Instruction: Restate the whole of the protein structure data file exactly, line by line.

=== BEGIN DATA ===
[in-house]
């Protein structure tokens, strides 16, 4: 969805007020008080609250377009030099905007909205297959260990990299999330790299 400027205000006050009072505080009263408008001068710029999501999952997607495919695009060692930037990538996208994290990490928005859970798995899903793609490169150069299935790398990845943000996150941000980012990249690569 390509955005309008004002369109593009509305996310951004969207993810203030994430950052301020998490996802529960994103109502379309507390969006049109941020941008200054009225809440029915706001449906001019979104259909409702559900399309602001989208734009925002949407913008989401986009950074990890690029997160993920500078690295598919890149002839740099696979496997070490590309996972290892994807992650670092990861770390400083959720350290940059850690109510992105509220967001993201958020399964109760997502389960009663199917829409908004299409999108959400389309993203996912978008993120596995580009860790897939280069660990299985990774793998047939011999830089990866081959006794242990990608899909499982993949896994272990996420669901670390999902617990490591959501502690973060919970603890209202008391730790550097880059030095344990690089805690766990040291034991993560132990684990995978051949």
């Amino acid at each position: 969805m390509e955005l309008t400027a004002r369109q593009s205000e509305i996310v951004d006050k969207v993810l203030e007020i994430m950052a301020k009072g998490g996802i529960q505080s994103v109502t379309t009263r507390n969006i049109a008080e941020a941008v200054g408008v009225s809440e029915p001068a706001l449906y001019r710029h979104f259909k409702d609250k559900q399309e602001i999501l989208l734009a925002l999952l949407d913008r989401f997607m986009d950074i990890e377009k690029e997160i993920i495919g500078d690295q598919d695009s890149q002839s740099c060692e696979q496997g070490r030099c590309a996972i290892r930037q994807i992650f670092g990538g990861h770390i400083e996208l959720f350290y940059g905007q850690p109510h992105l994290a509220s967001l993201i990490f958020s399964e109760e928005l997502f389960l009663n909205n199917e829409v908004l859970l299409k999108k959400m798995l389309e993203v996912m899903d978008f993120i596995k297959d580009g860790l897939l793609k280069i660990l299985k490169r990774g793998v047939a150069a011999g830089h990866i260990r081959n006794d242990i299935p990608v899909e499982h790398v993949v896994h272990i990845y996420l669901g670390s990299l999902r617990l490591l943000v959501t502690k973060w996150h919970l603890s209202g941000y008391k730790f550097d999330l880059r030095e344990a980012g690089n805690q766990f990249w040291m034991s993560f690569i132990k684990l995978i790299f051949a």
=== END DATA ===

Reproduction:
[in-house]
């Protein structure tokens, strides 16, 4: 969805007020008080609250377009030099905007909205297959260990990299999330790299 400027205000006050009072505080009263408008001068710029999501999952997607495919695009060692930037990538996208994290990490928005859970798995899903793609490169150069299935790398990845943000996150941000980012990249690569 390509955005309008004002369109593009509305996310951004969207993810203030994430950052301020998490996802529960994103109502379309507390969006049109941020941008200054009225809440029915706001449906001019979104259909409702559900399309602001989208734009925002949407913008989401986009950074990890690029997160993920500078690295598919890149002839740099696979496997070490590309996972290892994807992650670092990861770390400083959720350290940059850690109510992105509220967001993201958020399964109760997502389960009663199917829409908004299409999108959400389309993203996912978008993120596995580009860790897939280069660990299985990774793998047939011999830089990866081959006794242990990608899909499982993949896994272990996420669901670390999902617990490591959501502690973060919970603890209202008391730790550097880059030095344990690089805690766990040291034991993560132990684990995978051949």
């Amino acid at each position: 969805m390509e955005l309008t400027a004002r369109q593009s205000e509305i996310v951004d006050k969207v993810l203030e007020i994430m950052a301020k009072g998490g996802i529960q505080s994103v109502t379309t009263r507390n969006i049109a008080e941020a941008v200054g408008v009225s809440e029915p001068a706001l449906y001019r710029h979104f259909k409702d609250k559900q399309e602001i999501l989208l734009a925002l999952l949407d913008r989401f997607m986009d950074i990890e377009k690029e997160i993920i495919g500078d690295q598919d695009s890149q002839s740099c060692e696979q496997g070490r030099c590309a996972i290892r930037q994807i992650f670092g990538g990861h770390i400083e996208l959720f350290y940059g905007q850690p109510h992105l994290a509220s967001l993201i990490f958020s399964e109760e928005l997502f389960l009663n909205n199917e829409v908004l859970l299409k999108k959400m798995l389309e993203v996912m899903d978008f993120i596995k297959d580009g860790l897939l793609k280069i660990l299985k490169r990774g793998v047939a150069a011999g830089h990866i260990r081959n006794d242990i299935p990608v899909e499982h790398v993949v896994h272990i990845y996420l669901g670390s990299l999902r617990l490591l943000v959501t502690k973060w996150h919970l603890s209202g941000y008391k730790f550097d999330l880059r030095e344990a980012g690089n805690q766990f990249w040291m034991s993560f690569i132990k684990l995978i790299f051949a």